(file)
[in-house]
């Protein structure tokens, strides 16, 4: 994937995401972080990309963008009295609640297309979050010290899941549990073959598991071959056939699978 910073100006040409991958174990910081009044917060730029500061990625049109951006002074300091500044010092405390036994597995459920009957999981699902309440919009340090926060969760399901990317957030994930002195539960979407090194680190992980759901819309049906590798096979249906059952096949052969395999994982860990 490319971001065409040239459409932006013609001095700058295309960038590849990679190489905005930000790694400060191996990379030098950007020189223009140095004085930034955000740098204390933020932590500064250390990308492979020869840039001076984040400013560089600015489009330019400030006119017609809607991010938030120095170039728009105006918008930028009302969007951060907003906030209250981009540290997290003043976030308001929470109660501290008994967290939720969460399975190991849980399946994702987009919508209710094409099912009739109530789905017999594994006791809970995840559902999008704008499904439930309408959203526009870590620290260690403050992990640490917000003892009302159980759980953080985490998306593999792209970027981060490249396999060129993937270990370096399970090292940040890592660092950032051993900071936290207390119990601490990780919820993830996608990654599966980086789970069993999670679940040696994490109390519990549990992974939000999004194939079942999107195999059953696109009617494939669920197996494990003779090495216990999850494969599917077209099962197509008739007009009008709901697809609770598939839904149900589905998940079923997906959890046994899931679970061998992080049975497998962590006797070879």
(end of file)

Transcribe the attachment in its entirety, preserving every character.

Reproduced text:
[in-house]
């Protein structure tokens, strides 16, 4: 994937995401972080990309963008009295609640297309979050010290899941549990073959598991071959056939699978 910073100006040409991958174990910081009044917060730029500061990625049109951006002074300091500044010092405390036994597995459920009957999981699902309440919009340090926060969760399901990317957030994930002195539960979407090194680190992980759901819309049906590798096979249906059952096949052969395999994982860990 490319971001065409040239459409932006013609001095700058295309960038590849990679190489905005930000790694400060191996990379030098950007020189223009140095004085930034955000740098204390933020932590500064250390990308492979020869840039001076984040400013560089600015489009330019400030006119017609809607991010938030120095170039728009105006918008930028009302969007951060907003906030209250981009540290997290003043976030308001929470109660501290008994967290939720969460399975190991849980399946994702987009919508209710094409099912009739109530789905017999594994006791809970995840559902999008704008499904439930309408959203526009870590620290260690403050992990640490917000003892009302159980759980953080985490998306593999792209970027981060490249396999060129993937270990370096399970090292940040890592660092950032051993900071936290207390119990601490990780919820993830996608990654599966980086789970069993999670679940040696994490109390519990549990992974939000999004194939079942999107195999059953696109009617494939669920197996494990003779090495216990999850494969599917077209099962197509008739007009009008709901697809609770598939839904149900589905998940079923997906959890046994899931679970061998992080049975497998962590006797070879």